Welcome to the Societal Innovation thought leadership site

What is Societal Innovation? 

Societal innovation is about new ways of organising for an uncertain future.

Key themes emerge in society, and in the western world we are challenged as we move from a consumer society and a focus on short term gain to a society where the world of work has changed and is uncertain, we are living longer,  natural resources are limited, and our education system is geared around an industrial model which is no longer relevant.

societal innovation is about asking and finding ways forward to the challenges of work, worklessness, and how we are to make meaning from our work.  It asks ‘how can the future look for young people and those currently not engaged in meaningful work.’ It investigates ways in which work and working practices can accommodate all in society.

It investigates how ‘silver potential’ can be exploited for the benefit of society and its citizens –  retirement after 40 years farming the land or mining the ground was an inevitable consequence for a worn out body, yet today people in the prime of health and intellect are leaving our organisations. People thinking about  Societal innovation ask ‘how can the skills, wisdom, know how, and experience of all members of society co-create and co-operate for the good of all?’

Our education systems have served us well, however how will learning need to develop to meet the uncertain needs of the knowledge society. What skill and knowledge will need to be learned, when will in need to be learned, where will it need to be learned, and at what stage in life. Societal innovation asks the question “what will the school of the future be like, and at what age will the students attend?”

We see changes and examples from our own experiences which  highlight these issues and , at the same time, give a glimpse into the future: Some doctors are working in excess of 80 hours a week whilst in some families three generations have not worked; Ivan J Goldberg and Will Hopper –both octogenarians — write and publish insightful blogs about business, economics, and politics; Despite the best efforts of governments, University lecturers, and their students over 20% (probably much more) are unsuccessful in finding graduate work.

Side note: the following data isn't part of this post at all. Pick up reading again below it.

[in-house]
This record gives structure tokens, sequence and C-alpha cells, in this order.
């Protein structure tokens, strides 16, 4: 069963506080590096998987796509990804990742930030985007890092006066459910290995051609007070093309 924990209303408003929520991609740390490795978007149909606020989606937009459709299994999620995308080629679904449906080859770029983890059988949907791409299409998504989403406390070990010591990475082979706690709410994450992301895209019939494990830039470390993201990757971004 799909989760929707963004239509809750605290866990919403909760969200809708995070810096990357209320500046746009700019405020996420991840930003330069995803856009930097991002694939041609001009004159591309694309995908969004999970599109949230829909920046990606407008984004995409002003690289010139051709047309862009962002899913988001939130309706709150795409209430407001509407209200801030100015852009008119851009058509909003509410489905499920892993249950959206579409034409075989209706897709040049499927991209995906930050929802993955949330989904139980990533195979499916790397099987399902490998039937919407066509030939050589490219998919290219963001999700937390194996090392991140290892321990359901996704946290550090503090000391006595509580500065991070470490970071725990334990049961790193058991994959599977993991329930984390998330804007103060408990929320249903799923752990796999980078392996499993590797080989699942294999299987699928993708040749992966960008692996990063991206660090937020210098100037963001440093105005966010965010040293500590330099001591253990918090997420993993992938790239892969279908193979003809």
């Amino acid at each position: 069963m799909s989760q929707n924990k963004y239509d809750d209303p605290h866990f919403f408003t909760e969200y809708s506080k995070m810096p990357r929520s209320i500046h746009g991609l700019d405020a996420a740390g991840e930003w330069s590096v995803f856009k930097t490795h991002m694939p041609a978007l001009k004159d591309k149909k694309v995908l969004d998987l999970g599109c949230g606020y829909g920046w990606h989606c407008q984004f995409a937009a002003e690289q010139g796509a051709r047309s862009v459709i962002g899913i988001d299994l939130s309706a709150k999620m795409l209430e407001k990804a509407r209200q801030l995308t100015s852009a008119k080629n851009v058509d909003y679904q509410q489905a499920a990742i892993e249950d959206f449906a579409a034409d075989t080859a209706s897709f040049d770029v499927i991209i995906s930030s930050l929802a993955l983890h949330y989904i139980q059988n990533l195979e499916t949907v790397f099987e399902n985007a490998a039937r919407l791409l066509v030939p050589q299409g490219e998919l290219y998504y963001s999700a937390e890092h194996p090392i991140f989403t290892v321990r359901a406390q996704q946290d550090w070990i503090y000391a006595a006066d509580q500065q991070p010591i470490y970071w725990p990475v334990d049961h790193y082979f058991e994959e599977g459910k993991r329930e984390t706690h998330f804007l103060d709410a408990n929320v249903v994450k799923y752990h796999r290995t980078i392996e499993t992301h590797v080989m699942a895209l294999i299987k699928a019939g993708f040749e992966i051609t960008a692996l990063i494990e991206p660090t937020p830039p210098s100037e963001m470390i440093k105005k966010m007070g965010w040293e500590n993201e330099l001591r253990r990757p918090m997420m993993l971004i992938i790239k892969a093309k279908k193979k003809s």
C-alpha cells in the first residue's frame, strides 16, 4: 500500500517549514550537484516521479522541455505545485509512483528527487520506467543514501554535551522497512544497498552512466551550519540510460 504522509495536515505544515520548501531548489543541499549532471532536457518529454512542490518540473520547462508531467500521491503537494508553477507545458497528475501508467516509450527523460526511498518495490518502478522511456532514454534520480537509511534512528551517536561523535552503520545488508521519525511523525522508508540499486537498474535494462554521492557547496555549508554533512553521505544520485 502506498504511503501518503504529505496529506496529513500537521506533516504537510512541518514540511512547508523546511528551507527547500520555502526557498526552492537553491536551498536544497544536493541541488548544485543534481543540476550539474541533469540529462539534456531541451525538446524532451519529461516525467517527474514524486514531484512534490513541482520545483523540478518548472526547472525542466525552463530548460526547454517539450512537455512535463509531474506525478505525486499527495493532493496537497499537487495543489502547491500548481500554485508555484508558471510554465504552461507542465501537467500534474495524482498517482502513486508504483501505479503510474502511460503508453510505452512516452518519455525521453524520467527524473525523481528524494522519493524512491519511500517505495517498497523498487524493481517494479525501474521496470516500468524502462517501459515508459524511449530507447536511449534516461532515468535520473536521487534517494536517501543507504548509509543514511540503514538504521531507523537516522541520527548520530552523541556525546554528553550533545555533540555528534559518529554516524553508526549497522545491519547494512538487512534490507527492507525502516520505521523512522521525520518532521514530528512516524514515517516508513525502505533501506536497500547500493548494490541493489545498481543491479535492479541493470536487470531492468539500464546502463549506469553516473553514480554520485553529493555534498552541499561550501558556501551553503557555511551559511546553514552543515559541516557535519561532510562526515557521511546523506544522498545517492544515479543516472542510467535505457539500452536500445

What is the purpose of this site?

This site brings together the thoughts and ideas of individuals to share their view on the future and to promote for discussion their ideas on how society can be, how society can innovate in the days, week, and years ahead.

We look forward to reading and learning about your thoughts, comments, and contributions.

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About David C Roberts

I am passionate about innovation, development, learning, and the future. I work internationally supporting individual entrepreneurs, organisations, educational institutions and government bodies. I am available to speak, facilitate learning sessions and run enterprise workshops. Areas of experience and know how include: Entrepreneurship, Innovation, Leadership, Management Accounting, and People Development .
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3 Responses to Welcome to the Societal Innovation thought leadership site

  1. francesbell says:

    Very interesting David. It’s always tempting to think about how society can change – that’s in the realm of politics – democracy or revolution, and definitely worth pursuing but at one level a distraction. I think the biggest changes that we can influence are within the personal realm. How can I as someone with ‘silver potential’ offer back to society to compensate for the relatively generous pension I will receive (at least compared with the subsequent generation) and as inheritance to my children? What can my children do to plan for their retirement with a very different pension expectation?
    Of course, we could just wring our hands on Twitter;)

    • I agree with your comments about the personal realm Frances. At the end of this month I will be working on a societal innovation project and before the project I reckon that I need to undertake a considerable amount of personal reflection. On one level the reflection will be about asking the question of myself ‘how can I change and innovate and offer more back to society at large and my children in particular, and at a deeper level reflection on the alignment of my espoused theories and my theories in use. The alternative of Wringing my hands on twitter seems attractive.

  2. francesbell says:

    Just remember that wringing one’s hands on Twitter (and other things) can become a displacement activity. Attractive but pales into insignificance compared with getting off one’s @rse and doing something.

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